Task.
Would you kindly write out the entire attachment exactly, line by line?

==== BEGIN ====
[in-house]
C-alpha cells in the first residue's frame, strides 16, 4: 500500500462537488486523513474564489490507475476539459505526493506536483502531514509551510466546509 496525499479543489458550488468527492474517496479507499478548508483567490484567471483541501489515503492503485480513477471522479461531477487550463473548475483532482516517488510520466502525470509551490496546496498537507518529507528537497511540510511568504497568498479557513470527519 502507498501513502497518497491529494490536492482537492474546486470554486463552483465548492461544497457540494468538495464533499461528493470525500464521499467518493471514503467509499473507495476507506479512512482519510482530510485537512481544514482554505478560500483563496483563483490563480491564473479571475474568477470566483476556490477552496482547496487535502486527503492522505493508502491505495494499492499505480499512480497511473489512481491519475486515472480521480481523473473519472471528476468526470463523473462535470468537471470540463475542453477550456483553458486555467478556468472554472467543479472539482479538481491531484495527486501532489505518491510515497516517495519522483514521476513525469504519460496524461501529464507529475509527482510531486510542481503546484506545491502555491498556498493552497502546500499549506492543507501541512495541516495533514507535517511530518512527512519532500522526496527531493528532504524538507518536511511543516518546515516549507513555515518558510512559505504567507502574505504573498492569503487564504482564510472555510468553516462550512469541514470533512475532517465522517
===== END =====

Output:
[in-house]
C-alpha cells in the first residue's frame, strides 16, 4: 500500500462537488486523513474564489490507475476539459505526493506536483502531514509551510466546509 496525499479543489458550488468527492474517496479507499478548508483567490484567471483541501489515503492503485480513477471522479461531477487550463473548475483532482516517488510520466502525470509551490496546496498537507518529507528537497511540510511568504497568498479557513470527519 502507498501513502497518497491529494490536492482537492474546486470554486463552483465548492461544497457540494468538495464533499461528493470525500464521499467518493471514503467509499473507495476507506479512512482519510482530510485537512481544514482554505478560500483563496483563483490563480491564473479571475474568477470566483476556490477552496482547496487535502486527503492522505493508502491505495494499492499505480499512480497511473489512481491519475486515472480521480481523473473519472471528476468526470463523473462535470468537471470540463475542453477550456483553458486555467478556468472554472467543479472539482479538481491531484495527486501532489505518491510515497516517495519522483514521476513525469504519460496524461501529464507529475509527482510531486510542481503546484506545491502555491498556498493552497502546500499549506492543507501541512495541516495533514507535517511530518512527512519532500522526496527531493528532504524538507518536511511543516518546515516549507513555515518558510512559505504567507502574505504573498492569503487564504482564510472555510468553516462550512469541514470533512475532517465522517